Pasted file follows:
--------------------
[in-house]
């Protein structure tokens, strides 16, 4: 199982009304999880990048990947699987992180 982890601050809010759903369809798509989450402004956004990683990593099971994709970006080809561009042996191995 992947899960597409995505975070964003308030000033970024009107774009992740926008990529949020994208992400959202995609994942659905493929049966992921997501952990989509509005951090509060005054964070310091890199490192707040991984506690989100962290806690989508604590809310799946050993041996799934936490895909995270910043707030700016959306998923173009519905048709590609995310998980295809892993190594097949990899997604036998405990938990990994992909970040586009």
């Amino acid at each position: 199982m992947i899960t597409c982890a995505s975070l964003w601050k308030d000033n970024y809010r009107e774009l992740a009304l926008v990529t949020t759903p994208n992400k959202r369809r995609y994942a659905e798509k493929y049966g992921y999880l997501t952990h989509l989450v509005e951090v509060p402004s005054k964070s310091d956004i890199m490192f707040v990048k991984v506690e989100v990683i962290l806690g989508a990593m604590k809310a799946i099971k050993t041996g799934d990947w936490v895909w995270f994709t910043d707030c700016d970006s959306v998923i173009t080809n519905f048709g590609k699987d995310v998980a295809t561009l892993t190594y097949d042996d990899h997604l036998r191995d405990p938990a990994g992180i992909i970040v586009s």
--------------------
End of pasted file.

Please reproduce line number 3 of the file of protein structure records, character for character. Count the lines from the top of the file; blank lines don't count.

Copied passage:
């Amino acid at each position: 199982m992947i899960t597409c982890a995505s975070l964003w601050k308030d000033n970024y809010r009107e774009l992740a009304l926008v990529t949020t759903p994208n992400k959202r369809r995609y994942a659905e798509k493929y049966g992921y999880l997501t952990h989509l989450v509005e951090v509060p402004s005054k964070s310091d956004i890199m490192f707040v990048k991984v506690e989100v990683i962290l806690g989508a990593m604590k809310a799946i099971k050993t041996g799934d990947w936490v895909w995270f994709t910043d707030c700016d970006s959306v998923i173009t080809n519905f048709g590609k699987d995310v998980a295809t561009l892993t190594y097949d042996d990899h997604l036998r191995d405990p938990a990994g992180i992909i970040v586009s």